In 2009, an anonymous hacker posted more than 1,000 e-mails from the University of East Anglia on the Web, sparking a controversy dubbed “Climate-gate” by some media outlets and prompting many conservatives in the United States and elsewhere to question whether human activity induces global warming. British police have investigated the e-mail piracy but have yet to identify who was behind it.
Those e-mails painted the scientific climate establishment as combative and clubby, but a half-dozen investigations in the United States and Britain found no evidence that the scientists had manipulated data, as critics alleged.
This second batch deals less with climate science than with how some prominent scientists framed the issue and recruited colleagues to serve on panels such as the U.N. Intergovernmental Panel on Climate Change (IPCC).
In a statement Tuesday, the University of East Anglia said that “we have no evidence of a recent breach of our systems” and that it could not confirm yet whether the 5,000 new e-mails are genuine because of “the sheer volume of material.”
But it added that, if authentic, “these emails have the appearance of having been held back after the theft of data and emails in 2009 to be released at a time designed to cause maximum disruption to the imminent international climate talks. This appears to be a carefully-timed attempt to reignite controversy over the science behind climate change when that science has been vindicated by three separate independent inquiries and [a] number of studies — including, most recently, the Berkeley Earth Surface Temperature group.”
Jonathan Overpeck, who co-directs the Institute of the Environment at the University of Arizona and whose comments are quoted in the recent batch of e-mails, said this round “seems to be more of the same, and the conclusion will be the same, which is nothing was done wrong.” He added that when he and other researchers were writing e-mails several years ago, “no one was thinking, ‘What if these get stolen and get taken out of context — how will they sound?’ ”
In one set of e-mails from 2005, researchers discuss whether an early draft of a 2007 IPCC report accurately depicted the temperature rise in the lower atmosphere. An official from the British Met Office, a scientific organization that analyzes the climate, writes to the Climate Research Unit’s then-director, Phil Jones: “Observations do not show rising temperatures throughout the tropical troposphere unless you accept one single study and approach and discount a wealth of others. This is just downright dangerous. We need to communicate the uncertainty and be honest. Phil, hopefully we can find time to discuss these further if necessary.”
Later, the official adds, “I also think the science is being manipulated to put a political spin on it which for all our sakes might not be too clever in the long run.”
Another missive, written by Stephan Singer, who heads the European climate and energy policy team for the advocacy group WWF in Brussels, said that when it came to publicizing the state of climate science, “we as an NGO working on climate policy need such a document pretty soon for the public and for informed decision makers in order to get a) a debate started and b) in order to get into the media the context between climate extremes/desasters[sic]/costs and finally the link between weather extremes and energy.”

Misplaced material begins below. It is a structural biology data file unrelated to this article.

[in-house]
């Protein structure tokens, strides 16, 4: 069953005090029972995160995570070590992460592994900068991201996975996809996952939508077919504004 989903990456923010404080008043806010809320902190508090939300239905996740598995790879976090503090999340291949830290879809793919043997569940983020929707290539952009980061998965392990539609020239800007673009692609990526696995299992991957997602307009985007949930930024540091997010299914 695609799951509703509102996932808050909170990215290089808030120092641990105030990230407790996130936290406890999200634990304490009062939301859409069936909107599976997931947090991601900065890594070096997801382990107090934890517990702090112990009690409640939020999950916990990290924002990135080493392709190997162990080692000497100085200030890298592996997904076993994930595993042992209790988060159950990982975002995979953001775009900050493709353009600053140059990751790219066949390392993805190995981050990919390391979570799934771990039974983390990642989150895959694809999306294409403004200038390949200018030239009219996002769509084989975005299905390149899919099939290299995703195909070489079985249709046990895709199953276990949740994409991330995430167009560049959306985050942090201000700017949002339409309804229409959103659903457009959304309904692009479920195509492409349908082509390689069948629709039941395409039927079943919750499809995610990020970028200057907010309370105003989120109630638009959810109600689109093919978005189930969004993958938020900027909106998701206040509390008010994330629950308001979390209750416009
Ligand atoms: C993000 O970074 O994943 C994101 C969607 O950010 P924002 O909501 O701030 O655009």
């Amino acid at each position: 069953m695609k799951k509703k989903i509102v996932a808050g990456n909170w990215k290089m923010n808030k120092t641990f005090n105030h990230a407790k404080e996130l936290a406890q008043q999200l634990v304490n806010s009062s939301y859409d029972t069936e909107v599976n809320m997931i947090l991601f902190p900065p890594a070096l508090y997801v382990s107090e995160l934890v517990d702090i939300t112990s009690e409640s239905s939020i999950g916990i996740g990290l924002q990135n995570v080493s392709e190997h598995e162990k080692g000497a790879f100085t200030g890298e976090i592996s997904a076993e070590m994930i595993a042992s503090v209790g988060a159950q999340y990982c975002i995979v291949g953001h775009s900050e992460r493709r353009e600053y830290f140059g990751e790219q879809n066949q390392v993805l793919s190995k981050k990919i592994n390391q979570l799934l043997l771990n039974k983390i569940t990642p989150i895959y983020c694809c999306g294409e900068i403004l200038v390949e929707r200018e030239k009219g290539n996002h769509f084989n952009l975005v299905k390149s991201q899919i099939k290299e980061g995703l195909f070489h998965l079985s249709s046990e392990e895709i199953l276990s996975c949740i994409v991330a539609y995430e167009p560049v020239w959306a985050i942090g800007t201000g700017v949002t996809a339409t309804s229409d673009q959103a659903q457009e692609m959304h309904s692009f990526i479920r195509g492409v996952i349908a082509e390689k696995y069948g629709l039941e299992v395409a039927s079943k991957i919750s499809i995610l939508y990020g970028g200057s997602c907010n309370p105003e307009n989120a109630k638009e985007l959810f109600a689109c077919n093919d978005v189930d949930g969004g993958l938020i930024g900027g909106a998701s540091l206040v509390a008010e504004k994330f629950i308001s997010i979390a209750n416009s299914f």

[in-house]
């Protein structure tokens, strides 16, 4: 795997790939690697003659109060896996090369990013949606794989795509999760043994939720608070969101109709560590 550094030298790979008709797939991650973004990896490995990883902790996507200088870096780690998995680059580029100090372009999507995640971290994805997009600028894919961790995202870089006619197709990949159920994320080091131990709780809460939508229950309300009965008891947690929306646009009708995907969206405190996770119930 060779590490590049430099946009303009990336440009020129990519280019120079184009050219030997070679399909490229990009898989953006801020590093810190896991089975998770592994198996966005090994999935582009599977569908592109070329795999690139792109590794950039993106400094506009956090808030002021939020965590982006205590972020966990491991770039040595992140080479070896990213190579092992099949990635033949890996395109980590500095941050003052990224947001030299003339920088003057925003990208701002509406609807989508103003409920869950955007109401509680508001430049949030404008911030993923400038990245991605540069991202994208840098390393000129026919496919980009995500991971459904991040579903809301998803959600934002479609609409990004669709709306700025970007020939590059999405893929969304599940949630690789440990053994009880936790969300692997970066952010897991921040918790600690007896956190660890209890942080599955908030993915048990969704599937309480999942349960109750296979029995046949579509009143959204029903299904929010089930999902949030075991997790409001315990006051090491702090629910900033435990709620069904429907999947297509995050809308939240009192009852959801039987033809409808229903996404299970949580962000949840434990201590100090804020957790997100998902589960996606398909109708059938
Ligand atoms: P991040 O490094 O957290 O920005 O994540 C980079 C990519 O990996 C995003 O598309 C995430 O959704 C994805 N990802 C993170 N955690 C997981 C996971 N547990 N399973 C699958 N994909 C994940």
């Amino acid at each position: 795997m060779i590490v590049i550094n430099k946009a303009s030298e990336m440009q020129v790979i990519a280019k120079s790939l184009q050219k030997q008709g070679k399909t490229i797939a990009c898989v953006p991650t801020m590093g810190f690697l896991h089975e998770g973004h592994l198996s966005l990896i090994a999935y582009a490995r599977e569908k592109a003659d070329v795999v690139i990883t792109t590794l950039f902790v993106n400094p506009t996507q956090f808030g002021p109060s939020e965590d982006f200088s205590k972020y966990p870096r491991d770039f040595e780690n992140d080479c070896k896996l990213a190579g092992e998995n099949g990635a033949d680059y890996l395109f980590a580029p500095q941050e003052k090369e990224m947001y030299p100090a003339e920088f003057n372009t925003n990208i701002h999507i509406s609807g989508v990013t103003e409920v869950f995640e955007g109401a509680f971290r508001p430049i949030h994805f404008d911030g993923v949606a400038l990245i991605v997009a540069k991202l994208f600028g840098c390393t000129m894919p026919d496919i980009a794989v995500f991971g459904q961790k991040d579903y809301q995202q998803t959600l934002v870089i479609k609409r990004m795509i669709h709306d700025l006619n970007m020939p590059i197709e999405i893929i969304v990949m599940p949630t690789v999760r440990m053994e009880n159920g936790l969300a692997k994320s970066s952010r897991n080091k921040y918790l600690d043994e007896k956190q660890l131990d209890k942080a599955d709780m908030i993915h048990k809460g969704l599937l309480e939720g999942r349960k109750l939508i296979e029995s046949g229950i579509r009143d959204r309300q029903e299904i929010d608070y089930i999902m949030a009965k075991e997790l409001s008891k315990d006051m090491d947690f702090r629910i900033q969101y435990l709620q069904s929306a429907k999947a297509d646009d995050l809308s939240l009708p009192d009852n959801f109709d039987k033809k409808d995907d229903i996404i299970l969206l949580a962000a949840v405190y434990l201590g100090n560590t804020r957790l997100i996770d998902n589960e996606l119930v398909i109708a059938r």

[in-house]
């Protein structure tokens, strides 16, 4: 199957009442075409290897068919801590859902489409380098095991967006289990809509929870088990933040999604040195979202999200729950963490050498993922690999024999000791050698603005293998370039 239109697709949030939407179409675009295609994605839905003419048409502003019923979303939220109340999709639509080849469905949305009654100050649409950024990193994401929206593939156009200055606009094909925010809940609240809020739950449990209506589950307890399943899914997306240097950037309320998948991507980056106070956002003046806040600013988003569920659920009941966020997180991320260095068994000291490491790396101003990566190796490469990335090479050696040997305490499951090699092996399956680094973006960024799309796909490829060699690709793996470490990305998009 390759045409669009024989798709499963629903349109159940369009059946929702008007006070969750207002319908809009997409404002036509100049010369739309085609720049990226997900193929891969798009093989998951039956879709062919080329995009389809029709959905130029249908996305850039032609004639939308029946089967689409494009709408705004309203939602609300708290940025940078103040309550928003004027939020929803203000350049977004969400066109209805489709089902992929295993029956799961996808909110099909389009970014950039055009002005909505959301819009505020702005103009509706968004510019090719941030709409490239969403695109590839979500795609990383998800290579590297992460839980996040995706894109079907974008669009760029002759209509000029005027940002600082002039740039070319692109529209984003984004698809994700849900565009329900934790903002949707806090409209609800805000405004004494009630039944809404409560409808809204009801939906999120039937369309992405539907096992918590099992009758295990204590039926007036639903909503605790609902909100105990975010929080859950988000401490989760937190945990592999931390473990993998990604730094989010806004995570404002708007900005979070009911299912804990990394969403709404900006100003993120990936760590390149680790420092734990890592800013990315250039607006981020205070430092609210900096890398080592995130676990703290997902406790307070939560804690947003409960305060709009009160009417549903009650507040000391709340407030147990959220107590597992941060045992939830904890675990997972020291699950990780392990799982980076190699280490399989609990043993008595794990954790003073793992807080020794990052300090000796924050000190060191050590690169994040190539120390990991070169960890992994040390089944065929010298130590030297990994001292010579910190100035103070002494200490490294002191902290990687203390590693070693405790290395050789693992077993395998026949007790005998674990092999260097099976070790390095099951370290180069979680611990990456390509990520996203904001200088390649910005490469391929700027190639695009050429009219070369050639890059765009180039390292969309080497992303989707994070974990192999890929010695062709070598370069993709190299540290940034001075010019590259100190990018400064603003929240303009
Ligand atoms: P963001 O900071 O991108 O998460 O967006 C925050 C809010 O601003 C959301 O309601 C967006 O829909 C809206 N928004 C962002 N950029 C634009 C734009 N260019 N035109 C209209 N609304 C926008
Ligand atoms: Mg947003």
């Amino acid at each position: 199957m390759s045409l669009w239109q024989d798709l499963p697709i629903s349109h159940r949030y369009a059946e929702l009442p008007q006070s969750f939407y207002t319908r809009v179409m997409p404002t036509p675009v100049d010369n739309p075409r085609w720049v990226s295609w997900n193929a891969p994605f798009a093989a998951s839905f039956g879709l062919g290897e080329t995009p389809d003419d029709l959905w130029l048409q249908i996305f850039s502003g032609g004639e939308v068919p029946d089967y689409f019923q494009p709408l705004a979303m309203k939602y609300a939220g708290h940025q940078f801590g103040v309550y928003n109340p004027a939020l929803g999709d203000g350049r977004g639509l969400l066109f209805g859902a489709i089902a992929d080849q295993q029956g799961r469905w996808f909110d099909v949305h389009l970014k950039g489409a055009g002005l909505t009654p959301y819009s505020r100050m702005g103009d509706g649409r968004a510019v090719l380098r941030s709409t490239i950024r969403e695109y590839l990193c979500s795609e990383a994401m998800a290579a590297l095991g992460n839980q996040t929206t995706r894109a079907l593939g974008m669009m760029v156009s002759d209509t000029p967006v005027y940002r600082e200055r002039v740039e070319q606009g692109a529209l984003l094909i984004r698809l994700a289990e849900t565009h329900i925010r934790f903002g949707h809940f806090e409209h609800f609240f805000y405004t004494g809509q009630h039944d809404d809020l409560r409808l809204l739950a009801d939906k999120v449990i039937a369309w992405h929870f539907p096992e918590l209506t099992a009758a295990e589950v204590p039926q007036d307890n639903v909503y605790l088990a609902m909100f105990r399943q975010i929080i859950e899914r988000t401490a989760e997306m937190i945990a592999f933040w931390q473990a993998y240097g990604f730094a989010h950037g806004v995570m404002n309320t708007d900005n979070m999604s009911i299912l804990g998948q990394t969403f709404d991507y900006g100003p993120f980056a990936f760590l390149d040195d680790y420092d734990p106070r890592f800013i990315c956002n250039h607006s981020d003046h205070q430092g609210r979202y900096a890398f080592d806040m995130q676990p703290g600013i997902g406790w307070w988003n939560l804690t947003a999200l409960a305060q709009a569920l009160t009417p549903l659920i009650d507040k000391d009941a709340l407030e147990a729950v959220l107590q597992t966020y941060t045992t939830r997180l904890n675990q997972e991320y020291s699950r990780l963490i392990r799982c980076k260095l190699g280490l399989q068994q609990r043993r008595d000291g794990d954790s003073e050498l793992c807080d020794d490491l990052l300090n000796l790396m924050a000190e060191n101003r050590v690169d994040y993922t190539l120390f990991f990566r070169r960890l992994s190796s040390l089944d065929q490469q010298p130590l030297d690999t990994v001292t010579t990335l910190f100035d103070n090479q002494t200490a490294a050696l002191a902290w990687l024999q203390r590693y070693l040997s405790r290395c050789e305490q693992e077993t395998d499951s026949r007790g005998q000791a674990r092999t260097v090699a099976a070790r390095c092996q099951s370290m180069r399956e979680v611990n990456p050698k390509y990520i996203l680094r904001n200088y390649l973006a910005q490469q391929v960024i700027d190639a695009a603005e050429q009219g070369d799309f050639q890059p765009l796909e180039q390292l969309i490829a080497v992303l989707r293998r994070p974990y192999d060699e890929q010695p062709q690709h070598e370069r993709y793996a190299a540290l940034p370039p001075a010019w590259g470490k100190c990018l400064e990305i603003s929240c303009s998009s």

Singer could not be reached for comment. WWF’s U.S. managing director of climate change, Lou Leonard, wrote in an e-mail: “We would be best served by avoiding the rehashing of old personal attacks on scientists and instead focusing on tackling climate change at the United Nations climate talks next week. In Durban, we have an opportunity to address the real and growing impacts of climate change and ensure that people around the world all have access to ample food supplies, clean drinking water and sustainable sources of energy for years to come.”
Some e-mails appear to show scientists’ push to close ranks. In one, Jones writes about enlisting reliable researchers to join the team writing the IPCC’s summary report.
“Getting people we know and trust is vital,” he writes, referring to a group charged with studying tornadoes. Jones was not immediately available for comment.
Michael E. Mann, who directs the Earth System Science Center at Penn State University and had some of his e-mails publicized in the release two years ago, called the new documents “a rehash” of stolen correspondence.In a phone interview, he noted that a probe by the National Science Foundation’s inspector general had cleared him and other researchers of charges of academic malpractice.
Mann has successfully fought the mass release of e-mails that he and more than three dozen climate researchers wrote to one another when he taught at the University of Virginia between 1999 and 2005. Both Virginia Attorney General Ken Cuccinelli II and the American Tradition Institute, a conservative group, have sought the e-mails in court.
Marc Morano, a prominent climate-change skeptic and publisher of the Web site Climate Depot, welcomed the e-mails’ release. “The new emails further expose the upper echelon of the U.N. IPCC as being more interested in crafting a careful narrative than following the evidence,” he wrote.
Rep. F. James Sensenbrenner Jr. (R-Wis.), vice chairman of the House science committee, said that the news “further highlights the need for an unbiased, comprehensive investigation of ‘Climategate.’ As I said after the first round of IPCC emails were released, we need to be sure that our policy decisions — decisions which would impact the American economy and cost hundreds of thousands of jobs — are based on sound evidence.”